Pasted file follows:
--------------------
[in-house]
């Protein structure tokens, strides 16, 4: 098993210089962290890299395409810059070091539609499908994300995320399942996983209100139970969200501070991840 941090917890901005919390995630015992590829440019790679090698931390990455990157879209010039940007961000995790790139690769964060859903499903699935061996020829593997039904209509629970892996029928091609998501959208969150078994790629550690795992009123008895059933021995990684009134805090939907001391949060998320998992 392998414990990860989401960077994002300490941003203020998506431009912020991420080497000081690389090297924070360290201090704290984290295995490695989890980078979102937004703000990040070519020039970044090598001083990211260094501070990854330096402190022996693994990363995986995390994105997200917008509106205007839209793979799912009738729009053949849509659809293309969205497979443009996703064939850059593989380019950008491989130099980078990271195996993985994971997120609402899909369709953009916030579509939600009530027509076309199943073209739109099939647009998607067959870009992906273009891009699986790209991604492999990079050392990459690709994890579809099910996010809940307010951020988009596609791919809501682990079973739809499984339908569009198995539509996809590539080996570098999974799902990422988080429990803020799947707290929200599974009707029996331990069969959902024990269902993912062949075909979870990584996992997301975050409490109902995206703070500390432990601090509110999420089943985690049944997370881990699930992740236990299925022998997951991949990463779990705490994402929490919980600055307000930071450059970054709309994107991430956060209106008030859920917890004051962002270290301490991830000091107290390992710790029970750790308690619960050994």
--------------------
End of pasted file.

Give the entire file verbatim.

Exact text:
[in-house]
């Protein structure tokens, strides 16, 4: 098993210089962290890299395409810059070091539609499908994300995320399942996983209100139970969200501070991840 941090917890901005919390995630015992590829440019790679090698931390990455990157879209010039940007961000995790790139690769964060859903499903699935061996020829593997039904209509629970892996029928091609998501959208969150078994790629550690795992009123008895059933021995990684009134805090939907001391949060998320998992 392998414990990860989401960077994002300490941003203020998506431009912020991420080497000081690389090297924070360290201090704290984290295995490695989890980078979102937004703000990040070519020039970044090598001083990211260094501070990854330096402190022996693994990363995986995390994105997200917008509106205007839209793979799912009738729009053949849509659809293309969205497979443009996703064939850059593989380019950008491989130099980078990271195996993985994971997120609402899909369709953009916030579509939600009530027509076309199943073209739109099939647009998607067959870009992906273009891009699986790209991604492999990079050392990459690709994890579809099910996010809940307010951020988009596609791919809501682990079973739809499984339908569009198995539509996809590539080996570098999974799902990422988080429990803020799947707290929200599974009707029996331990069969959902024990269902993912062949075909979870990584996992997301975050409490109902995206703070500390432990601090509110999420089943985690049944997370881990699930992740236990299925022998997951991949990463779990705490994402929490919980600055307000930071450059970054709309994107991430956060209106008030859920917890004051962002270290301490991830000091107290390992710790029970750790308690619960050994």